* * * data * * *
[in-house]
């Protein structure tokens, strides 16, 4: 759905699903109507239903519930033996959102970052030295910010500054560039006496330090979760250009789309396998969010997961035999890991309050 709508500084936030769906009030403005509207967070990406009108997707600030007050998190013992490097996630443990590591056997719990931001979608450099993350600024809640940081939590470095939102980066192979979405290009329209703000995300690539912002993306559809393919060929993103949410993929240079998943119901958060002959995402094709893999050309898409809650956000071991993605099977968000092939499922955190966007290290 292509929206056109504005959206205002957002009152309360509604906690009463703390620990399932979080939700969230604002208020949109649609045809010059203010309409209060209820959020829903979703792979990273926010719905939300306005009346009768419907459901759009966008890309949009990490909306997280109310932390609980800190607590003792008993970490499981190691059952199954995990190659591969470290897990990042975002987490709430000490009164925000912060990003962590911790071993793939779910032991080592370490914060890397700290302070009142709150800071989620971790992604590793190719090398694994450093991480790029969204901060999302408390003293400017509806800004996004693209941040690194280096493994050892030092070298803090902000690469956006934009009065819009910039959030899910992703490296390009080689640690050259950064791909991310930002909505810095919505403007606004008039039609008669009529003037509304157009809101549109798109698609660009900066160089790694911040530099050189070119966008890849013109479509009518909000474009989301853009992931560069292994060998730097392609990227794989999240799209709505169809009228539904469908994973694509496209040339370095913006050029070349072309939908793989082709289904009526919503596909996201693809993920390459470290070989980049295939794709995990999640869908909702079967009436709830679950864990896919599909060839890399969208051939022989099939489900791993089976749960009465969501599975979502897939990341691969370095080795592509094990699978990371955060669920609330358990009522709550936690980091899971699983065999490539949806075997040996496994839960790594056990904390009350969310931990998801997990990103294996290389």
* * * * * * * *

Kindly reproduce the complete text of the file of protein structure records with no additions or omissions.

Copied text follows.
[in-house]
């Protein structure tokens, strides 16, 4: 759905699903109507239903519930033996959102970052030295910010500054560039006496330090979760250009789309396998969010997961035999890991309050 709508500084936030769906009030403005509207967070990406009108997707600030007050998190013992490097996630443990590591056997719990931001979608450099993350600024809640940081939590470095939102980066192979979405290009329209703000995300690539912002993306559809393919060929993103949410993929240079998943119901958060002959995402094709893999050309898409809650956000071991993605099977968000092939499922955190966007290290 292509929206056109504005959206205002957002009152309360509604906690009463703390620990399932979080939700969230604002208020949109649609045809010059203010309409209060209820959020829903979703792979990273926010719905939300306005009346009768419907459901759009966008890309949009990490909306997280109310932390609980800190607590003792008993970490499981190691059952199954995990190659591969470290897990990042975002987490709430000490009164925000912060990003962590911790071993793939779910032991080592370490914060890397700290302070009142709150800071989620971790992604590793190719090398694994450093991480790029969204901060999302408390003293400017509806800004996004693209941040690194280096493994050892030092070298803090902000690469956006934009009065819009910039959030899910992703490296390009080689640690050259950064791909991310930002909505810095919505403007606004008039039609008669009529003037509304157009809101549109798109698609660009900066160089790694911040530099050189070119966008890849013109479509009518909000474009989301853009992931560069292994060998730097392609990227794989999240799209709505169809009228539904469908994973694509496209040339370095913006050029070349072309939908793989082709289904009526919503596909996201693809993920390459470290070989980049295939794709995990999640869908909702079967009436709830679950864990896919599909060839890399969208051939022989099939489900791993089976749960009465969501599975979502897939990341691969370095080795592509094990699978990371955060669920609330358990009522709550936690980091899971699983065999490539949806075997040996496994839960790594056990904390009350969310931990998801997990990103294996290389």